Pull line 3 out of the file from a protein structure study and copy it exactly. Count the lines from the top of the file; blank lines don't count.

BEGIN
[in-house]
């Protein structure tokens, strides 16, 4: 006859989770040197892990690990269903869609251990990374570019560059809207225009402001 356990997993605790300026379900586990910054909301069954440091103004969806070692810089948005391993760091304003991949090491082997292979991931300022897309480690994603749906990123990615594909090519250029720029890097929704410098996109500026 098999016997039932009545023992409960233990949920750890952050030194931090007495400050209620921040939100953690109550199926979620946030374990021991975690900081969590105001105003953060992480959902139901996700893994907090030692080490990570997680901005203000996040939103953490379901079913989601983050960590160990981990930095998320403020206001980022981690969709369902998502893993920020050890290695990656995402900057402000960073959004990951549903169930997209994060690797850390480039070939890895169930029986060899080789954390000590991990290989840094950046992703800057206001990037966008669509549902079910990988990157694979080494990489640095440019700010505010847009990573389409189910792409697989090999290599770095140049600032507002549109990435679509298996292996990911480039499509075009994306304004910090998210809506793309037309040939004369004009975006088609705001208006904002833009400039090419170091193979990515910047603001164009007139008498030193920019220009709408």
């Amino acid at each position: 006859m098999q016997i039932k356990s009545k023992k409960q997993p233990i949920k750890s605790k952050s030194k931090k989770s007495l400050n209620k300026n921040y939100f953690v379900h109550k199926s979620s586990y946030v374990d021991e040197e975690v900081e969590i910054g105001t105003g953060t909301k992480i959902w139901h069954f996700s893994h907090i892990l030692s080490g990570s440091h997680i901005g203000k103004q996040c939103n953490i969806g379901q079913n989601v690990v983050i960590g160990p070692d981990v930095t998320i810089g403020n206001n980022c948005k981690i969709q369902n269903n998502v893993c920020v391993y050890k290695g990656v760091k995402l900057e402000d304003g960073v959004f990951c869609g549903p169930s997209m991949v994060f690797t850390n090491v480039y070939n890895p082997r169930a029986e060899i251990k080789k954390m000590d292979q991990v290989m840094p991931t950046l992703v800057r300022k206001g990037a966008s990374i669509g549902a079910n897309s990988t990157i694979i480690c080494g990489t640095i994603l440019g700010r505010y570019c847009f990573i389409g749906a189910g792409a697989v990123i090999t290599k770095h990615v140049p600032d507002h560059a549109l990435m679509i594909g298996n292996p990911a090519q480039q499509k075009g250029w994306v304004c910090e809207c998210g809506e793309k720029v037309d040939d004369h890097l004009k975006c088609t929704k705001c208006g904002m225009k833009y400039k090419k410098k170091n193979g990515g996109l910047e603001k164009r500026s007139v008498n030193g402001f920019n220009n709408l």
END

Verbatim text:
């Amino acid at each position: 006859m098999q016997i039932k356990s009545k023992k409960q997993p233990i949920k750890s605790k952050s030194k931090k989770s007495l400050n209620k300026n921040y939100f953690v379900h109550k199926s979620s586990y946030v374990d021991e040197e975690v900081e969590i910054g105001t105003g953060t909301k992480i959902w139901h069954f996700s893994h907090i892990l030692s080490g990570s440091h997680i901005g203000k103004q996040c939103n953490i969806g379901q079913n989601v690990v983050i960590g160990p070692d981990v930095t998320i810089g403020n206001n980022c948005k981690i969709q369902n269903n998502v893993c920020v391993y050890k290695g990656v760091k995402l900057e402000d304003g960073v959004f990951c869609g549903p169930s997209m991949v994060f690797t850390n090491v480039y070939n890895p082997r169930a029986e060899i251990k080789k954390m000590d292979q991990v290989m840094p991931t950046l992703v800057r300022k206001g990037a966008s990374i669509g549902a079910n897309s990988t990157i694979i480690c080494g990489t640095i994603l440019g700010r505010y570019c847009f990573i389409g749906a189910g792409a697989v990123i090999t290599k770095h990615v140049p600032d507002h560059a549109l990435m679509i594909g298996n292996p990911a090519q480039q499509k075009g250029w994306v304004c910090e809207c998210g809506e793309k720029v037309d040939d004369h890097l004009k975006c088609t929704k705001c208006g904002m225009k833009y400039k090419k410098k170091n193979g990515g996109l910047e603001k164009r500026s007139v008498n030193g402001f920019n220009n709408l």